Professor receives grant for neuron science

Emily Moran

Aaron Jasnow, an assistant professor of the psychology department at Kent State University, received a three-year grant worth $225,000 to study neuron science last month.

Jasnow said the Whitehall Foundation awarded him the three-year grant for his studies on neural circuits, which regulate the inhibition of long-term fear memories.

“We are working specifically with the neurons and cells that respond when animals are afraid,” Jasnow said.

To do this study, Jasnow uses behavioral tests on mice as a guide. He said the goal of these experiments is to reduce the fear responses in the mice and see if fear can be subdued.

He hopes the experiments and scientific data he collects can go on to help humans, Jasnow said. If they can isolate the genes expressed in brain cells, they might be able to help humans therapeutically with disorders caused by fear – possibly post-traumatic stress disorder.

“Our goal is to map out how cells are in a position to inhibit fear and how they are connected to other parts of the brain,” Jasnow said.

The Whitehall Foundation is a corporation that funds professors early on in their careers and is primarily interested in “neural basis behavior,” Jasnow said. It takes steps to fund those who are researching or investigating how to better understand the brain and behavior.

“Behavioral Neuroscience as a field is concerned with the biological bases of behavior,” said Jocelyn R. Folk, associate professor in the psychology department at Kent State.

She said, as a whole, neuroscientists study a broad range of topics.

“Their research interests range from understanding the cellular mechanisms of fear learning, investigating biological causes of obesity, schizophrenia, learning, cognition, and many other topics,” Folk said.

According to the Whitehall Foundation website, in order to be eligible for a grant, the applicant must be an assistant professor or higher, must “hold principal investigator status” and must be considered an independent applicant. In order to be an independent applicant, the website said, he or she must have his or her own lab space for independent investigation.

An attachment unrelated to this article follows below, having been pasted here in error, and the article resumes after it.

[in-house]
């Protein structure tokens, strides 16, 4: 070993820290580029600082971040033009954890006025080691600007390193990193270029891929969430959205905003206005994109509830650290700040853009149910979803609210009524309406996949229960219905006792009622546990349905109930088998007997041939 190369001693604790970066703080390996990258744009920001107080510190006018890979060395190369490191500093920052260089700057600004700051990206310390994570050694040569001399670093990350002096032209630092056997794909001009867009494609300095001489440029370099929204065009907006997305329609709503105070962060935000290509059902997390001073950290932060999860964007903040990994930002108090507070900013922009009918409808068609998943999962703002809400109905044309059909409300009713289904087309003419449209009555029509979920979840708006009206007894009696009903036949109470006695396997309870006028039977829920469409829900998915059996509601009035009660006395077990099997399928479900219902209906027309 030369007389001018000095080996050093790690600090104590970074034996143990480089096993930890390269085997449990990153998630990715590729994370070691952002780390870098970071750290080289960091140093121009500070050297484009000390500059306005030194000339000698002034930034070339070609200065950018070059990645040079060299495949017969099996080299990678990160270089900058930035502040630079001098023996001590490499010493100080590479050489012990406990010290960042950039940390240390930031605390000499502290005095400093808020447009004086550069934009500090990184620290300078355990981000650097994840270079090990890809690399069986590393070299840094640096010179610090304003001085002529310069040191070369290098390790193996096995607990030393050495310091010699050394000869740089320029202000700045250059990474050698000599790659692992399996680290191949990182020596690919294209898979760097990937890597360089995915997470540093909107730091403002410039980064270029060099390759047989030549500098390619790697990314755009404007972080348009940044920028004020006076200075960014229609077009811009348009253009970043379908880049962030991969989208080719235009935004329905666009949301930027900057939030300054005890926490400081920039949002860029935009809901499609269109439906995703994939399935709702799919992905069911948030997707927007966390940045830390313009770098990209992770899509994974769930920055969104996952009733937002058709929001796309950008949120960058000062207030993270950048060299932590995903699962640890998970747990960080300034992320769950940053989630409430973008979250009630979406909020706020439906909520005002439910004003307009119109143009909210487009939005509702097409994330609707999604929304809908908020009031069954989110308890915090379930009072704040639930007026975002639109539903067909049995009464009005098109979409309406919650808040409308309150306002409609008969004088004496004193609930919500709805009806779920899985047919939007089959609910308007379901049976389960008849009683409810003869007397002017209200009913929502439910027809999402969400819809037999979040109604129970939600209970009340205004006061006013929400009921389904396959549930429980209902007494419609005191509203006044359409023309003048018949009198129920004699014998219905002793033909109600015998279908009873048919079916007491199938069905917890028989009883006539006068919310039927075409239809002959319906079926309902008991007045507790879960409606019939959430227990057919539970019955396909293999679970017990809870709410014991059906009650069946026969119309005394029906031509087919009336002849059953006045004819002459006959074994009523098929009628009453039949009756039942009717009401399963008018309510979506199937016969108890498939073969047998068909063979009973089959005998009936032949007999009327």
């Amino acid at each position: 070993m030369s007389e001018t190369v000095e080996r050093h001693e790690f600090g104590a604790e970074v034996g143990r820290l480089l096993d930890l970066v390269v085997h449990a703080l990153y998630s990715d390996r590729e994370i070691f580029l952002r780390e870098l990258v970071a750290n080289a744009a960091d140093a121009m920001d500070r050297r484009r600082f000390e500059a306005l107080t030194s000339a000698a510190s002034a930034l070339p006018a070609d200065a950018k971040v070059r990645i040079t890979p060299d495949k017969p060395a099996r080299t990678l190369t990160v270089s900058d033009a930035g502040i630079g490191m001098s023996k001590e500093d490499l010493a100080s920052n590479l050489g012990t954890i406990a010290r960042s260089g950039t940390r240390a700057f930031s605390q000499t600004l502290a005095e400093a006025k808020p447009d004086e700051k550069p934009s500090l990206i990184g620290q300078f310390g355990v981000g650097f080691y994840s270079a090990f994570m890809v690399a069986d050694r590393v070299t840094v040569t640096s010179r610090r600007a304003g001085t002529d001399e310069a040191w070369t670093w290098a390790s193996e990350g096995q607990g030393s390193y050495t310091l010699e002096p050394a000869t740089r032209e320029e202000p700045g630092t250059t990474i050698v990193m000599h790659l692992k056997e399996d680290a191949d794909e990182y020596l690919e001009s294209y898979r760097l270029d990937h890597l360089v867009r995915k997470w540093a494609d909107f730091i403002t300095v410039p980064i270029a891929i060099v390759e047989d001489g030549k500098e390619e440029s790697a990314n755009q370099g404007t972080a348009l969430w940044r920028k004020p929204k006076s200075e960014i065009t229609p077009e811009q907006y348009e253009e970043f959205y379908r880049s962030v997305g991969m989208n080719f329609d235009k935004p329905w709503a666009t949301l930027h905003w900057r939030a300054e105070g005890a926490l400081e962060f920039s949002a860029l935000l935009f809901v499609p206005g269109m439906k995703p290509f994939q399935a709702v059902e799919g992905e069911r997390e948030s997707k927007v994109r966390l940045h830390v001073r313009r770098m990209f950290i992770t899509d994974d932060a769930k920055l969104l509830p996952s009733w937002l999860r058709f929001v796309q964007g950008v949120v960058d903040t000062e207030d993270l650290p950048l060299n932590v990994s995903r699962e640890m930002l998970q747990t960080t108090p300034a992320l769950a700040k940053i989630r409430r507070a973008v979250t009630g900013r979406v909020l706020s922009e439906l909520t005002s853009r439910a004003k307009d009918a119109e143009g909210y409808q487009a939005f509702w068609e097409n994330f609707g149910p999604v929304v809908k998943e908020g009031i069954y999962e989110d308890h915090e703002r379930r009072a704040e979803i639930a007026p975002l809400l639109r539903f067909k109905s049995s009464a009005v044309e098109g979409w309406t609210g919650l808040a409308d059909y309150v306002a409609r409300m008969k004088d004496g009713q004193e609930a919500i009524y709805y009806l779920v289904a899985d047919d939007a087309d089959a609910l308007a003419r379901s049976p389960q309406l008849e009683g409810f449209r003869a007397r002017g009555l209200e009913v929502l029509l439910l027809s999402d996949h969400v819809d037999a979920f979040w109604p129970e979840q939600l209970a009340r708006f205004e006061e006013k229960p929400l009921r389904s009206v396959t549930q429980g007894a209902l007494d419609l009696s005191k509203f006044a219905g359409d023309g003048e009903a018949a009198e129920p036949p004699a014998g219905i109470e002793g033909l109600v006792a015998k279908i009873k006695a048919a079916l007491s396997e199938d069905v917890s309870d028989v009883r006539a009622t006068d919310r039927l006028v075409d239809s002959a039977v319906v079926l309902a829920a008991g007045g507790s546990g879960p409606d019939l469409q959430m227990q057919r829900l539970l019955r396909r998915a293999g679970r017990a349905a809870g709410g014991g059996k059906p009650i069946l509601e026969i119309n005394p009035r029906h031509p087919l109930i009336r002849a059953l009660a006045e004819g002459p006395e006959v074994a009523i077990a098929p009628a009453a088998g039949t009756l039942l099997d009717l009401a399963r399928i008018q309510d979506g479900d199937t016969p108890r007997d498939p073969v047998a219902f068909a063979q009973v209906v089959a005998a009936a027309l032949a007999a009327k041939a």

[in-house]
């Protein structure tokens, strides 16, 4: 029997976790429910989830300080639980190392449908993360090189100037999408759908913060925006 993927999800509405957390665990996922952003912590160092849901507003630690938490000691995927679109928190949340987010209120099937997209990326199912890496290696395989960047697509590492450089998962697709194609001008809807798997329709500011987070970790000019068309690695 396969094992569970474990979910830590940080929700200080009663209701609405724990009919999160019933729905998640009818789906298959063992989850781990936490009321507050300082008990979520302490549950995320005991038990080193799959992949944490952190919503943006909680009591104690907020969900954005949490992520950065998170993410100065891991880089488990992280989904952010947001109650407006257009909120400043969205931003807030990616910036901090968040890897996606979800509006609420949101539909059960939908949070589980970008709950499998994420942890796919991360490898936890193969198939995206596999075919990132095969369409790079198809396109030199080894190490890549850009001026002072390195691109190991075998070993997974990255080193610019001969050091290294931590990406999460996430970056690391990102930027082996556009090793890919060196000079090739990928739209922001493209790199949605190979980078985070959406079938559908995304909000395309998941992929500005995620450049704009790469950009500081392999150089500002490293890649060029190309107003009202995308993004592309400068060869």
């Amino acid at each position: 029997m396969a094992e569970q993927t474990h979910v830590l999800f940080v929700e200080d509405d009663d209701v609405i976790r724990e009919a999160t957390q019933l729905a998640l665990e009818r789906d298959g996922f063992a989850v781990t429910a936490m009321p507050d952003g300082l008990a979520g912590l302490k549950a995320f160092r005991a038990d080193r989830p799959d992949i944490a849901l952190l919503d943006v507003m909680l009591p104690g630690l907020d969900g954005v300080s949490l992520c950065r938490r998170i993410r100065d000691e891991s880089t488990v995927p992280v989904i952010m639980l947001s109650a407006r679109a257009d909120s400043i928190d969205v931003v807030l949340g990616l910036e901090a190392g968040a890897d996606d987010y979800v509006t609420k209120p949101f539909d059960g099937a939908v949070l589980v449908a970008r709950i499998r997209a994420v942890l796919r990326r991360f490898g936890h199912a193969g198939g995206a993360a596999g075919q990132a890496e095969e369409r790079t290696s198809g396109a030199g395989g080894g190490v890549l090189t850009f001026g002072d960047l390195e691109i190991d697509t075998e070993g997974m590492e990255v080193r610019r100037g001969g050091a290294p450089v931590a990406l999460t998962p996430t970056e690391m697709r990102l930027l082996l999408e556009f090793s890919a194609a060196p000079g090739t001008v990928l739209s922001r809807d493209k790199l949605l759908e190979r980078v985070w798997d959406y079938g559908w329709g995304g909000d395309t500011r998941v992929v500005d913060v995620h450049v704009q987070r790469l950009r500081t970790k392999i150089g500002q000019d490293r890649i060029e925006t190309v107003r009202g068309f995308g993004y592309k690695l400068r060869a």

Jasnow said he plans to use the money received from the grant to perform more experiments, build upon data, buy equipment to perform more experiments, purchase more mice, and also fund students, chemicals, and other lab materials for the psychology department.

Jasnow, once a music major at Kent State, said he changed his major when he found an interest in how the brain responds to stress.

“I fell in love with the idea of brain function and behavior,” he said.

Now as an assistant professor in the psychology department, Jasnow said his favorite part of the job is interacting and talking with the students in the department and doing the experiments.

The grant will help depict Kent State as a growing university, particularly in the neuroscience field, he said. Kent State also offers a strong behavioral science program and the department is good at supporting experiments.

“Hopefully the grant will attract more students,” Jasnow said.

Contact Emily Moran at [email protected].